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Tuesday, April 13, 2010

Gadget Bag: Carbon-Fiber Tripods

They’re lightweight, rock-solid tools that are guaranteed to make an immediate improvement in your images

Labels: Gadget BagTripods

This Article Features Photo Zoom

Admit it: You know you should use a tripod more often, but you can find more excuses than a ninth-grader who forgot his homework assignment. In your heart, you understand that a tripod is the only accessory that will improve nearly 100% of your images. And if you do any shooting after sunset, a tripod is a requirement, not an option. But tripods can be heavy and sluggish to operate, and you already have a camera system with image stabilization. Sound familiar?

Induro Carbon 8X
Even if your camera or lens has built-in anti-shake technology, it’s no substitute for a rock-solid tripod. Modern tripods spring into action faster than ever before, so time-consuming deployment is a thing of the past. That leaves just one complaint: weight.

Carbon-fiber tripods are 20% to 30% lighter than their conventional metal cousins and offer many advantages compared to other types. As is the case with expensive graphite golf club shafts, carbon fiber is said to dampen vibration better than metal. To be honest, I distrusted that assertion until one morning when I was shooting a street scene before sunrise. Exposures ran as long as four seconds, and everything went fine until a sanitation truck rumbled by. I shook, but the tripod absorbed the tremor, and the image created during that long exposure was undisturbed.

Most carbon-fiber tripods feature center columns and leg tubes that are hollow and range from 0.9mm to 1.5mm in wall thickness. Like all high-tech tripods, the legs typically are sold without a head, which means that you may select the best model head to suit your specific needs as opposed to being saddled with the included style. Note that every tripod featured here is described as legs only, but may be bundled with a tripod head by some retailers.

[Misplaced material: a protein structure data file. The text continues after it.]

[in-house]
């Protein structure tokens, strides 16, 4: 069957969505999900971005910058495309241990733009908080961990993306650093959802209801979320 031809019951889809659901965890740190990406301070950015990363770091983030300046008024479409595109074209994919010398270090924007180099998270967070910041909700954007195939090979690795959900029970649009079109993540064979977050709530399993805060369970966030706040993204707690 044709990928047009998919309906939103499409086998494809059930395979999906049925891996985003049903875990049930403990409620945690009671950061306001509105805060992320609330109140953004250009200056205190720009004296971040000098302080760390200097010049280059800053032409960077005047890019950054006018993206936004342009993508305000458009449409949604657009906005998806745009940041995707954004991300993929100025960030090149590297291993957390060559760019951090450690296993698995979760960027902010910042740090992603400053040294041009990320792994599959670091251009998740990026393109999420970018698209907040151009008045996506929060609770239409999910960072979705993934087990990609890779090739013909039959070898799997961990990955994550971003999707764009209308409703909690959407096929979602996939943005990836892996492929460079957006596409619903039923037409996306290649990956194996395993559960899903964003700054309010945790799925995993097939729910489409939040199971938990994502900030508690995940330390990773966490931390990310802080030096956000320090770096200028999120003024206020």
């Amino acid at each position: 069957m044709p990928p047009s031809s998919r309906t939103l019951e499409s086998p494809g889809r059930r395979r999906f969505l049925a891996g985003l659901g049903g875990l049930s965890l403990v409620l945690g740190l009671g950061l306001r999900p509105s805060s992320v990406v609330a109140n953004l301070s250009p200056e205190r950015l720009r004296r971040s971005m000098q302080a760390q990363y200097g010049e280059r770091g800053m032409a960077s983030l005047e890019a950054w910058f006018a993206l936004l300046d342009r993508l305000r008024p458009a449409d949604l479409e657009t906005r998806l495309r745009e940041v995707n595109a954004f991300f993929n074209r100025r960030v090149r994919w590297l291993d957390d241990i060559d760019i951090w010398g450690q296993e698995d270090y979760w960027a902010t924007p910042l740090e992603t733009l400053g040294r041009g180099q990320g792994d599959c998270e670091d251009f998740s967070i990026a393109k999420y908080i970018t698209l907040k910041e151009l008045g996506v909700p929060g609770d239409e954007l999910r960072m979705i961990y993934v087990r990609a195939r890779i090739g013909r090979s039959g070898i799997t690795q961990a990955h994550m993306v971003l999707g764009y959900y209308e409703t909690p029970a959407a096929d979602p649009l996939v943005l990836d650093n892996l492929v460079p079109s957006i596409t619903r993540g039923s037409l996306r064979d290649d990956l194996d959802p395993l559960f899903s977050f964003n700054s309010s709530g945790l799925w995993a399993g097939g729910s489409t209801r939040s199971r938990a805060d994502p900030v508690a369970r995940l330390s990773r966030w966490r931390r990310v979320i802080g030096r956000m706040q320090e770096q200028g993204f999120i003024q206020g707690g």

Benro Travel Angel
Because carbon-fiber tripods are lighter, they can become more top-heavy than aluminum types, especially when supporting a four- or five-pound DSLR. To shift the center of balance downward, many models include a hook at the base of the center column. The hook will hold a “rock bag” or other weight (try hanging your camera bag or even a gallon jug of water with a rope loop that can be consumed later if needed).

Carbon-fiber tripods cost a bit more than conventional models, but not that much more if you compare apples with apples. When shopping for any tripod, consider the following specs. I suggest that photographers make a chart to record the info for each model on their wish list. Top consideration for carbon-fiber tripods is total weight or “pack weight,” then maximum load capacity, i.e., the heaviest allowable weight of the mounted camera-plus-lens combination. Lighter tripods bear lighter loads in general. Remember that load capacity is an average, so err to the conservative side.

Next is the size collapsed (also called “pack length”), which goes hand-in-hand with the maximum extended height. Your height is a factor to consider, too. If you’re 6’ 8” don’t buy a tripod that’s 5’ 9” unless you enjoy hunching over to peer into the viewfinder.


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